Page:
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ANDREAE
ALCIATI
EMBLEMA-
TUM LIBELLUS.[1]

Wechel mark
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PARISIIS,
Excudebat Christianus Wechelus,
sub scuto Basileiensi, in vico
Iacobaeo. Anno
M.D. XXXIIII.
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REVERENDO IN CHRI
STO PATRI D. PHILIBERTO
Baboo
Angolismensi Antistiti, domino suo
patrono omnibus modis observando,
Christianus Wechelus, Salutem dicit.

APud Aegyptios morem fuisse legi-
mus, Antistes reverende, ut singuli
vitae suae rationem destinato magistra-
tui probarent, existimantes reipublicae
plurimm interesse, ut omnes in of-
ficio essent. Quod cm ego in animo cogitationeque
versarem, circunspicere coepi, si quam mihi viam ipse
communire possem, qua & vitam honest tuerer,
et mei usum aliquem Reipublicae adferrem. Delegi ita-
que ex tanta exercitationum universitate artem ex-
cudendorum librorum, quam passim incultam & pe
n abiectam iacere videbam. Vanus sim, nisi id qum
plurima Autorum monumenta Typographorum in-
curia miser contaminata palm testentur. Testis et
hic Andreae Alciati Emblematum libellus, qui superio-
ribus annis, idque Autoris iniussu, tam neglect, ne
ne [=ne] quid gravius addam, apud Germanos invulgatus
fuit, ut illius minuendae existimationis erg, ma-
levolis quibusdam id fuisse factum, plurimi inter-
pretarentur. Quam ob rem mearum partium esse
putavi, ut nova aeditione, & lectoribus consulerem,
& notam D. Alciato negligentia prioris inustam
quantum in me quidem esset, eluerem. Quanquam autem Page icon Link to an image of this page [A2r]Alciatus invitus fecit, ut studiorum suorum tyrocinia in
manus hominum emitteret, quoniam tamen opus semel
aliorum temeritate excusum, supprimere vix erat inte
grum, facile ab eo impetravi, ut ad limam revocaret,
& foetum illum immaturum informemque, ursi instar,
lambendo conformaret. Mendas itaque quibus scate-
bat undique, sustulit, plurima etiam retractavit & cor-
rexit, addidit item non pauca, ut eo autore, nunc de-
mum liber prodire videatur. Quod ad me attinet,
pro viribus contendi, ne in formandis iconibus, quae
san ut in eo libello quam plurimae sunt, neque laborem me
ullum, neque impensas subterfugisse quisquam iure obii-
cere queat. Sub cuius ver auspiciis potius quae tuis,
Philiberte Antistitum decus, libellum hac παλιγγε-
νεσίᾳ
renatum emitterem, alium habebam neminem: quod sci
rem nihil ex Alciati officina proficisci, quod idem tu
non inter κειμήλια, & velut in sanctius aliquod
aerarium reponendum existimes. Velis igitur Antistes
reverende, pro singulari tua humanitate hunc no-
strum laborem benign alacriorem reddideris, ut alios
quoque Autores quam plurimos ex altissimis mendarum te
nebris in suum splendorem nostra opera educantur.
Bene vale, & me inter illos esse velim tibi persua-
deas, qui nominis tui & dignitatis sunt studiosissi-
mi, ut alia desint omnia. Lutetiae ex officina no-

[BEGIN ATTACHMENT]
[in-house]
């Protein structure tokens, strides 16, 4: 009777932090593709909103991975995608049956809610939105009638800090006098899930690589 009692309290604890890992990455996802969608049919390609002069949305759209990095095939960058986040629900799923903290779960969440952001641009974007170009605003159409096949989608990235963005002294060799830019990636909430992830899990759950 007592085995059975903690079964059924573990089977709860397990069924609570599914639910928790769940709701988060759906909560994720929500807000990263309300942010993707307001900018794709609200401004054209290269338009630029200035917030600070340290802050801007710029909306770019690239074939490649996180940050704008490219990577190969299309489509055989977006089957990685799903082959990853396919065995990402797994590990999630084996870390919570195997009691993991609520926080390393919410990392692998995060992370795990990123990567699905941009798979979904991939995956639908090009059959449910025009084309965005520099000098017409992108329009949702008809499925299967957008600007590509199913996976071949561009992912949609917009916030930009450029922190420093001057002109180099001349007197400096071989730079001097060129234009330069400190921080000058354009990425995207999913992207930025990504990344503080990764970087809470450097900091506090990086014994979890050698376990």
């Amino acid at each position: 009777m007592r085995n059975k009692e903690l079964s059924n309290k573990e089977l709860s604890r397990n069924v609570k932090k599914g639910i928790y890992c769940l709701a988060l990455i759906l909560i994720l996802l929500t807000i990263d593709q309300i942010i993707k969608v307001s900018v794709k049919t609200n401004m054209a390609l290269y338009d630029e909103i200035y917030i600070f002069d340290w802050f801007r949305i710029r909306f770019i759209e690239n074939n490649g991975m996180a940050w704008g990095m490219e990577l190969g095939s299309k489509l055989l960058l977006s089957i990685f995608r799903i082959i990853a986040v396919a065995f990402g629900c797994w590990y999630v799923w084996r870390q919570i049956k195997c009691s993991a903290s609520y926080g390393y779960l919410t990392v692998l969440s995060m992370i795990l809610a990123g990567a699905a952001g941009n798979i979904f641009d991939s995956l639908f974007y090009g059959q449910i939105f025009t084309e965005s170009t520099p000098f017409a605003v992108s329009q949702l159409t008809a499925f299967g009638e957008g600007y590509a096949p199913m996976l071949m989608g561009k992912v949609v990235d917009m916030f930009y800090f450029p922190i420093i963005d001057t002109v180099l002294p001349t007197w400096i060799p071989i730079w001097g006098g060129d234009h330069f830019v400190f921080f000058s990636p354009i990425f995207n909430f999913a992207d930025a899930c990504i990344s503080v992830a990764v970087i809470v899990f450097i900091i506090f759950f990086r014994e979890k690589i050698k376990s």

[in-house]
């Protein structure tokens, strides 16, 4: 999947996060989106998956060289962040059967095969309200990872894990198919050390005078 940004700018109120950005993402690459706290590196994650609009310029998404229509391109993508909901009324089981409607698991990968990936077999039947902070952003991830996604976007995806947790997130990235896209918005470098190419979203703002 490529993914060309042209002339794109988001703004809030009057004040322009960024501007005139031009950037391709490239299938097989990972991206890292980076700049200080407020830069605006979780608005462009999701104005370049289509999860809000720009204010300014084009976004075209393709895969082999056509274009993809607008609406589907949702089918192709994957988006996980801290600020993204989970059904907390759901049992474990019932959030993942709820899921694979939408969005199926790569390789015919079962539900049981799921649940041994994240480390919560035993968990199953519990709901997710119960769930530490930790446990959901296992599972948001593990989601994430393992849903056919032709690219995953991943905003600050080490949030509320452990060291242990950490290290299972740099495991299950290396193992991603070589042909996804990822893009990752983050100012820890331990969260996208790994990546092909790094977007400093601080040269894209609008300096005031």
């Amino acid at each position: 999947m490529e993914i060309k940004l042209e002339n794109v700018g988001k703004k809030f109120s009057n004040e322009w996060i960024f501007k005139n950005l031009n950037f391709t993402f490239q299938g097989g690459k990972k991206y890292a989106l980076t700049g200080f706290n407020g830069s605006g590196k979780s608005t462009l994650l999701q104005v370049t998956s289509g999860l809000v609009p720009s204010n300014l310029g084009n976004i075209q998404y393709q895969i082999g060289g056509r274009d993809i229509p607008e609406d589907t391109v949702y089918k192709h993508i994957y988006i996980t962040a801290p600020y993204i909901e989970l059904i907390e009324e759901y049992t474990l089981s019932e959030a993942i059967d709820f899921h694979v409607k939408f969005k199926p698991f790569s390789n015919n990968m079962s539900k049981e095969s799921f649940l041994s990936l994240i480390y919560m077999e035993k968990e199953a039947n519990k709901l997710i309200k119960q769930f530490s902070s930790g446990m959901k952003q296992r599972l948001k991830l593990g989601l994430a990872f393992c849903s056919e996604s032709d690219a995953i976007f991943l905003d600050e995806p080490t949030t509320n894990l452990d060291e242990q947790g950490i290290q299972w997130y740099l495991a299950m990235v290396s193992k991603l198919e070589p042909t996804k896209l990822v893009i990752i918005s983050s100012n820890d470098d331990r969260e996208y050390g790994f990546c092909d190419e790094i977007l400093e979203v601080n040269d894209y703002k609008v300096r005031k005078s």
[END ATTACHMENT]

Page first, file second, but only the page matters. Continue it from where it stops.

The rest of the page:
stra typographica. Anno M.D.XXXIIII.

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CLARISSIMI VIRI
D. ANDREAE ALCIATI
IN LIBELLUM EM-
blematum Praefatio, ad D.
Chonradum Peutin-
gerum
Augu-
stanum
.

Dum pueros iuglans, iuvenes dum tessera fallit,
Detinet & segnes chartula picta viros.
Haec nos festivis Emblemata cudimus horis,
Artificum illustri signaque facta manu.
Vestibus ut torulos, petasis ut figere parmas,
Et valeat tacitis scribere quisque notis.
At tibi supremus pretiosa nomismata Caesar,
Et veterum eximias donet habere manus.
Ipse dabo vati chartacea munera vates,
Quae Chonrade mei pignus amoris habe.

Notes:

1. The Glasgow copy of this edition is damaged at the beginning. Corrections are made using A Bibliography of French Emblem Books, as well as the closely similar 1535 editions in Glasgow copies.

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In silentium.

Silence

III.

Cm tacet, haud quicquam differt sapientibus amens,
Stultitiae est index linguaque voxque suae.
Ergo premat labias, digitoque silentia signet,
Et sese Pharium vertat in Harpocratem[1].

When he is silent, the fool differs no whit from the wise. It is tongue and voice that betray his stupidity. Let him therefore put his finger to his lips and so mark silence, and turn himself into Egyptian Harpocrates.

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A Silence.

III.

Quand ung ignorant ne dit mot,
Il est bien pareil au scavant,
Et n’est de saigesse remot,
Sinon quant il parle souvent.
Ta bouche ayt donc le doy devant,
Pour tenir de parler science,[2]
Ou seras Harpocras suyvant,
Dont l’ymage monstroit silence.

Notes:

1. Harpocrates, also known as Horus, was the son of the Egyptian divinity Isis. He avenged the murder of his father Osiris by Set/Typhon. He is often represented as an infant with his finger held to his mouth as a sign of silence and economy of words. See Plutarch, De Iside et Osiride 68.

2. The last 3 lines differ significantly from the 1536 edition.


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Iconclass Keywords

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Relating to the text:

  • Wisdom; 'Sapienza', 'Sapienza humana', 'Sapienza vera' (Ripa) [52A51] Search | Browse Iconclass
  • Ignorance; 'Ignoranza', 'Ignoranza di tutte le cose', 'Ignoranza in un ricco senza lettere' (Ripa) [52AA5] Search | Browse Iconclass
  • Folly, Foolishness; 'Pazzia', 'Sciocchezza', 'Stoltitia' (Ripa) [52AA51] Search | Browse Iconclass
  • Taciturnity; 'Secretezza', 'Secretezza overo Taciturnità' (Ripa) (+ emblematical representation of concept) [52DD3(+4)] Search | Browse Iconclass

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